Why were tens of billions in oil revenues lost by UK government? Would they have made Scotland seem too wealthy in September 2014?


The case is building with the entry of Professor Andrew Cumbers who supports the Business for Scotland report as ‘correct’ in its assessment of the failures of the UK government to tax the oil majors at the same time as they were being taxed quite heavily by every other oil producing nation. See this graph from my earlier piece on the same topic:



You’ll see at the bottom of this article the many media reports on this story. An answer is needed from Westminster. Professor Cumber and Business for Scotland re-told a story that had already been told in 2016 by the International Transport Workers’ Federation and reported in Tax Justice:

‘New analysis of the UK’s North Sea oil and gas suggests that the combination of tax giveaways by the government, and aggressive avoidance by multinationals, means that the country may actually be subsidising the extraction of its natural resources. A new report published today by the International Transport Workers’ Federation (ITF) sets out a series of shocking statistics on the UK’s failure to obtain an appropriate share of its own resource wealth. Among them, these stand out:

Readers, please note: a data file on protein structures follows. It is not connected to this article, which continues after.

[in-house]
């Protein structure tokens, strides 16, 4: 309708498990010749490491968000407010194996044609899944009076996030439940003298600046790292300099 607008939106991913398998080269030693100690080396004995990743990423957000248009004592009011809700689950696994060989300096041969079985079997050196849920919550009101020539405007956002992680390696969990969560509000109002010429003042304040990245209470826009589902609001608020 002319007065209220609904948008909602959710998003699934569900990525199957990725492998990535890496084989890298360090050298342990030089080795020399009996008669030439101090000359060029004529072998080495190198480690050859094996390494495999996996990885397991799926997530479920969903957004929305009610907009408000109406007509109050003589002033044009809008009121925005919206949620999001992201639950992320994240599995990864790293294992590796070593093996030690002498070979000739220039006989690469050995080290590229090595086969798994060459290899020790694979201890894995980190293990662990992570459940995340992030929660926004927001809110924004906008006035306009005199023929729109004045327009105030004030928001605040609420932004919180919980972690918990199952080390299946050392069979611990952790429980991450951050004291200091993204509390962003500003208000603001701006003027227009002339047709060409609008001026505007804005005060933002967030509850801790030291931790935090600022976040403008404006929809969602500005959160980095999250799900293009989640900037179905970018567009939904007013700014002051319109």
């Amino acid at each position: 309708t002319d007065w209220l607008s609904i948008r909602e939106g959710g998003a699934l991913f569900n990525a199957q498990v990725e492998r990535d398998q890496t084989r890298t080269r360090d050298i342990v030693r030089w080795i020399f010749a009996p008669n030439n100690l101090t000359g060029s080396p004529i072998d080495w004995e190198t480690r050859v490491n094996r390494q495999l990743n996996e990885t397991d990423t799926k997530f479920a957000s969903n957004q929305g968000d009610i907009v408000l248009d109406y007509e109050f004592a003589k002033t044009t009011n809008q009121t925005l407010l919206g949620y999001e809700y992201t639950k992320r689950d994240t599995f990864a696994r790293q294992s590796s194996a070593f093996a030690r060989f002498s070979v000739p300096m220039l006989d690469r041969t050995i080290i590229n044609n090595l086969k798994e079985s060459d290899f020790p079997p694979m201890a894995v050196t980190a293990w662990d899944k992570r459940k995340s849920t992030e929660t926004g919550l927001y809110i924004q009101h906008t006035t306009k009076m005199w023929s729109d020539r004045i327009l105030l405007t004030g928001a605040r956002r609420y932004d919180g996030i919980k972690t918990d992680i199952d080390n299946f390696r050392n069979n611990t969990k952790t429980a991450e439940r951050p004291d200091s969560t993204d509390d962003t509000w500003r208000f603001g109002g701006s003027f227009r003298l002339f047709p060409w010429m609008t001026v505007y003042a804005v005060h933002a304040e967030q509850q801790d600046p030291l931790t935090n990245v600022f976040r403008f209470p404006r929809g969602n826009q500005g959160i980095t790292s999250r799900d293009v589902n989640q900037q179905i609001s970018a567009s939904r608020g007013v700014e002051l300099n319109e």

• In 2014, UK consumers paid 6 times more tax on petrol, excluding VAT, than the North Sea oil and gas industry paid on all taxes related to production.
  • Chevron’s effective tax rate in 2014 on earnings from North Sea production was 5.4%; statutory tax rates (of various types) on oil and gas should have totalled 61-82%.
  • In 2014, 3 (Shell, BP & Total) of the top 4 North Sea producers produced more than £4.3 billion worth of oil and gas and received over £300 million in net tax refunds.

The ITF argue that while the oil sector has successfully lobbied for and won huge tax breaks from the UK government, the companies involved continued to pursue aggressive tax avoidance as standard practice. The Chevron report (see graphic for UK structure, click to enlarge) provides a detailed case study of tax dodging tactics which are replicated by others, particularly Nexen – on which the Times had a frontpage splash yesterday, using ITF analysis to show that the Chinese government-backed company received tax credits of £2 billion.’


Now, writing for Common Space, Professor Cumber has added his weight to the Business for Scotland report and by implication, the earlier ones:

‘ENERGY SECTOR expert Andrew Cumbers, professor of regional political economy at Glasgow University, has told CommonSpace that a recent controversial report by the pro-independence think tank Business for Scotland is “correct about UK mismanagement of the North Sea, and I think that goes back years”.’

I guess it’s kind of obvious why the corporate media ignored the leftist International Transport Workers’ Federation and Tax Justice, in 2016. Perhaps they’ll feel obliged to pay more attention to a Glasgow University professor?

To further elaborate the evidence from the graph above and the quote just above, here is an extract from the CommonSpace account: